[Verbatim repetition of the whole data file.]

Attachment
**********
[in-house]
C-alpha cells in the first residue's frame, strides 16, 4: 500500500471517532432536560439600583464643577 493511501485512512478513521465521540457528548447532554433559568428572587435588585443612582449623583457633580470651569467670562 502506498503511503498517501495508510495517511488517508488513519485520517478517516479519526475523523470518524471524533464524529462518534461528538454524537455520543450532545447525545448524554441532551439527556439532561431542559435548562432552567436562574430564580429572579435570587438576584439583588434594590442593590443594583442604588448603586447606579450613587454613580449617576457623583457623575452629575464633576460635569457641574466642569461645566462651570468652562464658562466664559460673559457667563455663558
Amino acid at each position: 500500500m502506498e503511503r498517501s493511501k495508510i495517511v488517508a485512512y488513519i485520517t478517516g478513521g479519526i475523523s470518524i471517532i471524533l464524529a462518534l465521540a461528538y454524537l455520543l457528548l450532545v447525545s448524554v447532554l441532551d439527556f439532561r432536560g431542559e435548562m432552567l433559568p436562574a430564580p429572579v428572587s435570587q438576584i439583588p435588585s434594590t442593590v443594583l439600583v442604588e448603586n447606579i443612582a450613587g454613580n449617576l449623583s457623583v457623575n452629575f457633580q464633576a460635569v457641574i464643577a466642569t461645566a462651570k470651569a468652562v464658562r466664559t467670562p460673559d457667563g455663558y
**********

[in-house]
C-alpha cells in the first residue's frame, strides 16, 4: 500500500471517532432536560439600583464643577 493511501485512512478513521465521540457528548447532554433559568428572587435588585443612582449623583457633580470651569467670562 502506498503511503498517501495508510495517511488517508488513519485520517478517516479519526475523523470518524471524533464524529462518534461528538454524537455520543450532545447525545448524554441532551439527556439532561431542559435548562432552567436562574430564580429572579435570587438576584439583588434594590442593590443594583442604588448603586447606579450613587454613580449617576457623583457623575452629575464633576460635569457641574466642569461645566462651570468652562464658562466664559460673559457667563455663558
Amino acid at each position: 500500500m502506498e503511503r498517501s493511501k495508510i495517511v488517508a485512512y488513519i485520517t478517516g478513521g479519526i475523523s470518524i471517532i471524533l464524529a462518534l465521540a461528538y454524537l455520543l457528548l450532545v447525545s448524554v447532554l441532551d439527556f439532561r432536560g431542559e435548562m432552567l433559568p436562574a430564580p429572579v428572587s435570587q438576584i439583588p435588585s434594590t442593590v443594583l439600583v442604588e448603586n447606579i443612582a450613587g454613580n449617576l449623583s457623583v457623575n452629575f457633580q464633576a460635569v457641574i464643577a466642569t461645566a462651570k470651569a468652562v464658562r466664559t467670562p460673559d457667563g455663558y